No Place Like Home
A slender boy with the dark features and thick hair of his Greek fore-bearers ducked strings of crepe paper to enter a gym full of young people. His Army uniform earned notice and though Elvis kept crooning, the chatter of chaperons and dancing couples changed direction. A few thought the newcomer had once lived in the neighborhood, but others weren’t too sure: the war in Korea pulled their young men away and changed the aspect of those who returned.
Whether or not they recognized him, or remembered his contribution to the construction of the church where they gathered, or whether they cared that their houses had been built by his grandfather or that their streets had been named by his great-grandfather, was of no matter before the evening was out. He may have felt self-aware in the first hour, but by the second he was completely oblivious to disappointed wall-flowers and gossiping refreshment ladies. There was this girl.
No one knew her exactly. With the round face and innocent expression of one who had hardly been out of her own neighborhood, they wondered where she had come from. Within minutes of the boy’s appearance, it was clear they would not get the chance to ask. He found out that she was visiting a brother, one of eight older siblings doing their best to raise her. And she found out that his mother had remarried. Disruptions to childhood and adolescence had left each longing for resolution, and that night the soldier and the orphan found a resting place in each other.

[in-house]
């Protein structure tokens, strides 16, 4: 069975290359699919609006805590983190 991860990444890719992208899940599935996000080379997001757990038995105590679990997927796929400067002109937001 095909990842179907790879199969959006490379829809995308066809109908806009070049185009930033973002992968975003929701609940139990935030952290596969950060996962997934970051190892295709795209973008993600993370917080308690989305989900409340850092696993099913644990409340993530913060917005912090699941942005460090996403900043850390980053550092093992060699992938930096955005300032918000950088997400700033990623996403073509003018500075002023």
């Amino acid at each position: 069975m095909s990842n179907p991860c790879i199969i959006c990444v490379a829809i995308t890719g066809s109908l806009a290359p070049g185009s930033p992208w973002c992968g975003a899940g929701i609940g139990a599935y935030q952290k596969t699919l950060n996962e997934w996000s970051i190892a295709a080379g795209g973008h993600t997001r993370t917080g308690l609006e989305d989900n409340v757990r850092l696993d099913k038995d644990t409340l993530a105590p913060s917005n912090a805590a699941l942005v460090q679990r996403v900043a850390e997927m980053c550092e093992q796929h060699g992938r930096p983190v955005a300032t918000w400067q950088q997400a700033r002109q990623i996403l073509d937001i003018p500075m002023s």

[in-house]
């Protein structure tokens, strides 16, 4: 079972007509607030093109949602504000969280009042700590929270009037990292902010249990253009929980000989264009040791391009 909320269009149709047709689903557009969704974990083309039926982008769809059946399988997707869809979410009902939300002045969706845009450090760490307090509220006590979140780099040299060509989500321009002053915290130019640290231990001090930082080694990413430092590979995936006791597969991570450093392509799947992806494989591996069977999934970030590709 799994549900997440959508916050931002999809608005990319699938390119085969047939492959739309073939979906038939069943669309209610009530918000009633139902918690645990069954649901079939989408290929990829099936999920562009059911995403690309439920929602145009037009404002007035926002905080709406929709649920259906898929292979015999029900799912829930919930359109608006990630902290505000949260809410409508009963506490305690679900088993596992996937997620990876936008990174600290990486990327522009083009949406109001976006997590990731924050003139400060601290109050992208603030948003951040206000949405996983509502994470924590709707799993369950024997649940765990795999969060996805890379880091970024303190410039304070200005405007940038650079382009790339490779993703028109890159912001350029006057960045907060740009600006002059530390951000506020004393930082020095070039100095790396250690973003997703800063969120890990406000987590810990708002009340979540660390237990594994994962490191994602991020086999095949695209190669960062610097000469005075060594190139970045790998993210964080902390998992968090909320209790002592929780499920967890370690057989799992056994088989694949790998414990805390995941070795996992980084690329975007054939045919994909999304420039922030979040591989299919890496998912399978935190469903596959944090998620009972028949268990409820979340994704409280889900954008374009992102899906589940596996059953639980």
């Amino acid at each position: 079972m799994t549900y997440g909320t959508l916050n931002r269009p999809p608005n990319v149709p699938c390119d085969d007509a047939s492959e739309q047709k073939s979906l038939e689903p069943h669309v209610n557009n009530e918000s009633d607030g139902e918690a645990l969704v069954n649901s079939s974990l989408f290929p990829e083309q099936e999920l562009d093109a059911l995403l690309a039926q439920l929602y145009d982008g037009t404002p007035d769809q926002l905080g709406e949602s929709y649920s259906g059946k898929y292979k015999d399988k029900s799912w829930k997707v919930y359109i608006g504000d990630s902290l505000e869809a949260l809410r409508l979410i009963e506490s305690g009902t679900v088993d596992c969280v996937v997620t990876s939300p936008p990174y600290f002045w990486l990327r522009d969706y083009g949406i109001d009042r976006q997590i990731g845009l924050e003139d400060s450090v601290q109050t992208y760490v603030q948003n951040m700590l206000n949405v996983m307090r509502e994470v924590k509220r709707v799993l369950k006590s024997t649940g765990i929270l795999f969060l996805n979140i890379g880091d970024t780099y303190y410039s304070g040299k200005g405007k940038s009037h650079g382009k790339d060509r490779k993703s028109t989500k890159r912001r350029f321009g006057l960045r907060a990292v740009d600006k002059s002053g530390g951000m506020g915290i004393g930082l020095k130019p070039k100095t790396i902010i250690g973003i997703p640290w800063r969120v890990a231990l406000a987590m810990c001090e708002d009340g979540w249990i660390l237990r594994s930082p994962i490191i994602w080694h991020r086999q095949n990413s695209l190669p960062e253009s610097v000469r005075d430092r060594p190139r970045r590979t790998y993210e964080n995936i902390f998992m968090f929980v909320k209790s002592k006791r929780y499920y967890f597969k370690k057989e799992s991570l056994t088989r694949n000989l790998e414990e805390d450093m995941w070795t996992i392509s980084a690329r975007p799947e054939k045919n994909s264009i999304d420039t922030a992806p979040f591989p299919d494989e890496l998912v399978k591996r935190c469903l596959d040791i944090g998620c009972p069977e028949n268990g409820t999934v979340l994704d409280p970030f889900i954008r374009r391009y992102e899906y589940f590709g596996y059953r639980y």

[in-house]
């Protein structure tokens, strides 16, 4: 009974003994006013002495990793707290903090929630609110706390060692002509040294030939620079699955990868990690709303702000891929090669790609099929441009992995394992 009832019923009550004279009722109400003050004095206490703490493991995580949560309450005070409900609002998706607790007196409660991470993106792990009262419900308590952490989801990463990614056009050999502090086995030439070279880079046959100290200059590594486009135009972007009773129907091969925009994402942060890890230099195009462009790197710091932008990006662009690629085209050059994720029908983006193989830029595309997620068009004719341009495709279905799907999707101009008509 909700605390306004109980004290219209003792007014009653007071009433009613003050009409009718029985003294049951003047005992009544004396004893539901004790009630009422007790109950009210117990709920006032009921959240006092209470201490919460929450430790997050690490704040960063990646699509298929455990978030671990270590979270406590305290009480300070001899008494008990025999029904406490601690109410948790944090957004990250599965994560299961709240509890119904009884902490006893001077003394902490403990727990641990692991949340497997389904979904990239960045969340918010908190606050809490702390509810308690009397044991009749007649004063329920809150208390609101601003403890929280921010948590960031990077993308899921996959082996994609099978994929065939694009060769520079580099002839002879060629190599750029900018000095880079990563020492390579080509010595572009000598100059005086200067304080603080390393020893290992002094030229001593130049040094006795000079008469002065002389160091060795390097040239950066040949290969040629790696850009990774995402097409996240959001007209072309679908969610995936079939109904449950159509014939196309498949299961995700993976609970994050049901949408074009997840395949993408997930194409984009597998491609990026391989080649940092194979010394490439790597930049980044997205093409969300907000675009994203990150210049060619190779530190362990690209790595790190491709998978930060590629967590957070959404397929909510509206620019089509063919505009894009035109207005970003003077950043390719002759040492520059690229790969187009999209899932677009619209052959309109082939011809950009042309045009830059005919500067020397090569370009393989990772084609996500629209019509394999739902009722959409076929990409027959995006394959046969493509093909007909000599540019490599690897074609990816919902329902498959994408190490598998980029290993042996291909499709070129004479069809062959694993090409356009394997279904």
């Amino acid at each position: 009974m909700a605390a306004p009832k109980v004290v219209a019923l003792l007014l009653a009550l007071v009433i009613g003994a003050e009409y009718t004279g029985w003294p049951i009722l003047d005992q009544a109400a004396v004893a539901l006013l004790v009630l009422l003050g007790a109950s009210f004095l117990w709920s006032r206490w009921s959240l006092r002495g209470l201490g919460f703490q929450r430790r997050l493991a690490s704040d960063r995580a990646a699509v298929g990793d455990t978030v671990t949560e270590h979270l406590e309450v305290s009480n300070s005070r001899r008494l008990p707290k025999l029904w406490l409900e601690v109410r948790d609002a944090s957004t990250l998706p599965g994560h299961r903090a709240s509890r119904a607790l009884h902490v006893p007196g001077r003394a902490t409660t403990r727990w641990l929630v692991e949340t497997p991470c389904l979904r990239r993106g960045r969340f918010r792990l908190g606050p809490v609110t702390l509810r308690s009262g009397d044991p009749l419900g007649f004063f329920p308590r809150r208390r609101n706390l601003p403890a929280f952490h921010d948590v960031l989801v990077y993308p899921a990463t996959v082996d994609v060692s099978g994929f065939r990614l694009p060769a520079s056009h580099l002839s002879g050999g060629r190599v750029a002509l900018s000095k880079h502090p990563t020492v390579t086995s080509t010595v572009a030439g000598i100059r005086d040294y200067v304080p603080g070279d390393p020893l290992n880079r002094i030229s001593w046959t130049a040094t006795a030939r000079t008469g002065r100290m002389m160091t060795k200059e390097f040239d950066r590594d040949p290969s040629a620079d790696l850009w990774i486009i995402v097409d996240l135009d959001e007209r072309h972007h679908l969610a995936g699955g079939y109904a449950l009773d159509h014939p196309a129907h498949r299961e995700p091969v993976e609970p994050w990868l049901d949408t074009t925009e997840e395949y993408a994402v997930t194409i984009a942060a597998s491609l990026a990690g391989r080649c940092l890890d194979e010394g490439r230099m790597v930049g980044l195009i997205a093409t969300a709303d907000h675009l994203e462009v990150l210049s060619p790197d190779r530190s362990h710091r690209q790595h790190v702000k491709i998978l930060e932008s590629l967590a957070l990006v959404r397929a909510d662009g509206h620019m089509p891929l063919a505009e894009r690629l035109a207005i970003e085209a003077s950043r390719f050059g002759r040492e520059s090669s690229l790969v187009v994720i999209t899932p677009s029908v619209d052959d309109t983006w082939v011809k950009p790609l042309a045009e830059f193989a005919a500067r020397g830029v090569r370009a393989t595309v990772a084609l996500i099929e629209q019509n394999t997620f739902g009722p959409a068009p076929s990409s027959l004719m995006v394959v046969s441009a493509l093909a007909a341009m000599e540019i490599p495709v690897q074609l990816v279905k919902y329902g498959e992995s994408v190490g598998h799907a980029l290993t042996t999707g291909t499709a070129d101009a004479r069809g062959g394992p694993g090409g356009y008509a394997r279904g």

Soon after, they bought the house his grandfather had built. All the relatives moved to other places, but they stayed on; eschewing risk, secure in routine, unconsciously determined to give their little girl and four boys stability. Then the children grew up and away, but they stayed on. Grandchildren and great-grandchildren came and went, but they stayed on. Their only change of scenery has been the house-my-great-grandfather-built, which morphs to the whims of the people inside. What need have they had for anyplace else? My parents are the epitome of Dorothy’s return-from-Oz wisdom: there IS no place like home.
And so you see, I am bred for the habitual, the regular, the repetitive. My mother and father have modeled permanence in a way that makes adapting to a new country a bit uneasy for me, but I have found that their example compensates with something far more important: a natural desire and commitment to constancy; an innate attitude and aptitude which has under-girded my own thirty-two year marriage.
A friend recently observed that ‘Dale & Mona’ are acting more and more like ‘Ray & Sharon’. I wasn’t sure what she meant until we walked through tiny Bray Village last week. Each aged cottage and mature garden radiated contentment and sameness like art by Thomas Kinkade. The paned windows at dusk glowed from inside and I imagined old men and women cherishing an evening together exactly like hundreds before. A romantic notion I know, but the vision suddenly illuminated what my friend meant to say about Dale and me. In comparing us to my parents, she was referring to our oneness: a cohesiveness created by steadiness. And by that, I am deeply flattered.
Happy 53rd Anniversary Mom and Dad.
“Commitment has kind eyes. He wears sturdy shoes. Everything is vivid when he is around. It is wonderful to sit and have lunch in his gardens around harvest time. You can taste in the vegetables that the soil has been cared for.” – J. Ruth Gendler
Hint of Romance
Consider how important your example in marriage is to your children. Aren’t their future romances worth giving everything to yours for?